by Betsy Frederick-Rothwell
In late October 1939 a photographer from the Bureau of Identification spent the day among both warm and chilled beef carcasses, shrouded sides of pork, and racks of washed and dried offal, documenting the daily activities of the Austin Municipal Abattoir. The building’s foreign name (abattoir is French for slaughterhouse) and the photographer’s dramatic black and white images obscure the rather prosaic purpose of the documentation effort. The photographs illustrated not a volume of contemporary art, but rather an annual report written by the superintendent of the city-owned slaughterhouse for the City of Austin council members, informing the city managers of monthly revenues, recent building improvements, and new markets for slaughter by-products. A formal report such as this, with detailed operational descriptions and illustrations, was probably necessary because the city council members likely would not have visited the abattoir—then located at Pleasant Valley and East Fifth Street—in the regular course of business in the same way they may have toured the earlier-built public library or even the soon-to-be-completed Tom Miller Dam. Although the abattoir was a signal of Austin’s “modernity,” and its operation was critical to a hygienic life in Austin, most residents likely preferred that it be out of sight.
While a municipally funded and operated slaughterhouse may seem strange to Austin residents today, the city abattoir was a common feature of many urban centers in the early twentieth century. The French term for the facilities implies their origins in the large cities of Europe, but the widespread construction of city-owned slaughterhouses in American cities was a response to the exclusion of domestic slaughterhouse inspection in the Pure Food and Drug Act of 1906. The statue only required federal inspection of meat intended for interstate or foreign trade; for meat produced in slaughterhouses intended for sale within the city or the state, inspection was not required. The city abattoir, where inspection of meat for local markets could be assured, was proposed as a remedy.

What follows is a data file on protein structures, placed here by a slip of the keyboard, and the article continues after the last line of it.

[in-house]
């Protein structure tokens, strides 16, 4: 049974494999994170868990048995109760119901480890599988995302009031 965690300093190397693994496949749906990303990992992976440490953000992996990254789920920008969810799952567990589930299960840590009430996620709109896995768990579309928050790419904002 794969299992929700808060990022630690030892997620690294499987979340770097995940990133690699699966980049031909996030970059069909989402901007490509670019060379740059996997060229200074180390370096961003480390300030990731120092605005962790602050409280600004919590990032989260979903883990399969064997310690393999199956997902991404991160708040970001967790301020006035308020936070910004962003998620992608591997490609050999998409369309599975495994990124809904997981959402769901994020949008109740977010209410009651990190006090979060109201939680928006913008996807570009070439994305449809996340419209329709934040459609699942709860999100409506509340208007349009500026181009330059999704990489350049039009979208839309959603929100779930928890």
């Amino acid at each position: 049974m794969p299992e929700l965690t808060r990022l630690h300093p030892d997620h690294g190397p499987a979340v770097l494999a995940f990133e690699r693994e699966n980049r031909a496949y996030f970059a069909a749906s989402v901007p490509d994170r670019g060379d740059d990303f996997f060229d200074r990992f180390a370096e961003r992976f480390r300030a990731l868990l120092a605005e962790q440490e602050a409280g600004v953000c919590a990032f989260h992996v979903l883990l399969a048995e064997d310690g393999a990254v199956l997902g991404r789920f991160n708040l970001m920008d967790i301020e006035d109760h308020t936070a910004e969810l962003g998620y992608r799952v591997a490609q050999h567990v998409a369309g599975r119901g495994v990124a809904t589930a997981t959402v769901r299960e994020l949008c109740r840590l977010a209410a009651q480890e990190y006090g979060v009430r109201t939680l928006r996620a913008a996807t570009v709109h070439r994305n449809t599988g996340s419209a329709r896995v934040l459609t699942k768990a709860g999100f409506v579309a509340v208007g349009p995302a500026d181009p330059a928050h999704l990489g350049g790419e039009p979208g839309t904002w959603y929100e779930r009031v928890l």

Austin’s Municipal Abattoir as it appeared in 1939 (Photo Credit: PICA 00609, Austin History Center, Austin Public Library)
A bond issue passed in 1929 funded the Austin Municipal Abattoir’s 1931 construction as a concrete-frame building with brick and hollow-tile infill. The building’s legislated purpose, easily sanitized construction materials, and highly controlled inspection, slaughter, and rendering processes conjure a narrative common to almost all cities in the United States that wished to be “modern” and hygienic. The plant’s highly standardized workflow as described in the 1939 report gives a sense of why many radical writers at the time presented the modern slaughterhouse (or more pointedly the slaughter “factory”) as another step in the march toward the technological control of nature. Area ranchers bringing their animals to the Austin Municipal Abattoir for slaughter surrendered their yield not to an individual butcher but rather to an Abattoir intake clerk, who issued the rancher a “slaughtering ticket” that would eventually be exchanged for the finished product, a processed carcass with the adequate number of inspection stamps to make it acceptable for delivery to markets in Austin and surrounding small towns. The work of the Austin Abattoir was executed in carefully defined steps to increase operational efficiency. According to the abattoir’s annual report, in 1938 alone, the seventeen employees of the Austin Abattoir responsible for inspection, killing, butchering, washing, and chilling processed 22,975 cattle, 6,825 hogs, and 1,239 sheep and goats, with similar numbers adding up for 1939.